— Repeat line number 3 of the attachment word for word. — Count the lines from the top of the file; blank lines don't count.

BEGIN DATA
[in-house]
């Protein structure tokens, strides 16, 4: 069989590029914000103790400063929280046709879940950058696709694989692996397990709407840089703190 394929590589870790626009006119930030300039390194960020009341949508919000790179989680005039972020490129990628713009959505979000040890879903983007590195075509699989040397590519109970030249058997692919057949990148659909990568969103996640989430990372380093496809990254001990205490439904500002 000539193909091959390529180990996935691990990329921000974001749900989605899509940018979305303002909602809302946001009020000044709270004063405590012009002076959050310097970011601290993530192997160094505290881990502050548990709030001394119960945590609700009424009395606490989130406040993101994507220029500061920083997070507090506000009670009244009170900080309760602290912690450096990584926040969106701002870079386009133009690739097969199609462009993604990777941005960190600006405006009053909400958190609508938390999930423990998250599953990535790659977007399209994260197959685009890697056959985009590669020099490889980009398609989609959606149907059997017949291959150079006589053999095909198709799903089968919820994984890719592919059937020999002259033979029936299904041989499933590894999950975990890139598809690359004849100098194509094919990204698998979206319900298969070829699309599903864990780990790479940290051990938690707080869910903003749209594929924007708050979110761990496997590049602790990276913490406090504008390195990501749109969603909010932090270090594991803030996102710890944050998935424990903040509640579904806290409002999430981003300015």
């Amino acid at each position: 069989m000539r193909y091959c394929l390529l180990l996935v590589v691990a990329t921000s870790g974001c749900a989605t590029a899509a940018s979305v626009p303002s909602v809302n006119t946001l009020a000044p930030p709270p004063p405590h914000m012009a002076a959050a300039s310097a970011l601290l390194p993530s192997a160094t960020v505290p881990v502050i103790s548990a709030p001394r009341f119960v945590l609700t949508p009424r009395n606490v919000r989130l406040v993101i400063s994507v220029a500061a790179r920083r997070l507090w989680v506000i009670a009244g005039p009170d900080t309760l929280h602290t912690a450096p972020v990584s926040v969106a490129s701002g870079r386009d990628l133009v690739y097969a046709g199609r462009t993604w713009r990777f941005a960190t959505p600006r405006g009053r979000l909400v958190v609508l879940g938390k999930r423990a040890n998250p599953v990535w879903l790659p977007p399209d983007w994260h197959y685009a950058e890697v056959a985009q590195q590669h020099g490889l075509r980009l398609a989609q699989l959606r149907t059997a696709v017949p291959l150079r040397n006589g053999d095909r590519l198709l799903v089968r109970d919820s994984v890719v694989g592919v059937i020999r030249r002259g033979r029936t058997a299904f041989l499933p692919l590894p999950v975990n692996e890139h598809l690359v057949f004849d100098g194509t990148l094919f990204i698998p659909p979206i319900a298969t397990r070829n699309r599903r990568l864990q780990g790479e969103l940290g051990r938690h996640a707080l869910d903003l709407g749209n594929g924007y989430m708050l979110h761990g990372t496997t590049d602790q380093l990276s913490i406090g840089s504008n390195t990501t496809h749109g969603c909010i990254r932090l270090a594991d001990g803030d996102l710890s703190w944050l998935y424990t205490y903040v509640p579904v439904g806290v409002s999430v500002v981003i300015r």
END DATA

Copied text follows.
């Amino acid at each position: 069989m000539r193909y091959c394929l390529l180990l996935v590589v691990a990329t921000s870790g974001c749900a989605t590029a899509a940018s979305v626009p303002s909602v809302n006119t946001l009020a000044p930030p709270p004063p405590h914000m012009a002076a959050a300039s310097a970011l601290l390194p993530s192997a160094t960020v505290p881990v502050i103790s548990a709030p001394r009341f119960v945590l609700t949508p009424r009395n606490v919000r989130l406040v993101i400063s994507v220029a500061a790179r920083r997070l507090w989680v506000i009670a009244g005039p009170d900080t309760l929280h602290t912690a450096p972020v990584s926040v969106a490129s701002g870079r386009d990628l133009v690739y097969a046709g199609r462009t993604w713009r990777f941005a960190t959505p600006r405006g009053r979000l909400v958190v609508l879940g938390k999930r423990a040890n998250p599953v990535w879903l790659p977007p399209d983007w994260h197959y685009a950058e890697v056959a985009q590195q590669h020099g490889l075509r980009l398609a989609q699989l959606r149907t059997a696709v017949p291959l150079r040397n006589g053999d095909r590519l198709l799903v089968r109970d919820s994984v890719v694989g592919v059937i020999r030249r002259g033979r029936t058997a299904f041989l499933p692919l590894p999950v975990n692996e890139h598809l690359v057949f004849d100098g194509t990148l094919f990204i698998p659909p979206i319900a298969t397990r070829n699309r599903r990568l864990q780990g790479e969103l940290g051990r938690h996640a707080l869910d903003l709407g749209n594929g924007y989430m708050l979110h761990g990372t496997t590049d602790q380093l990276s913490i406090g840089s504008n390195t990501t496809h749109g969603c909010i990254r932090l270090a594991d001990g803030d996102l710890s703190w944050l998935y424990t205490y903040v509640p579904v439904g806290v409002s999430v500002v981003i300015r």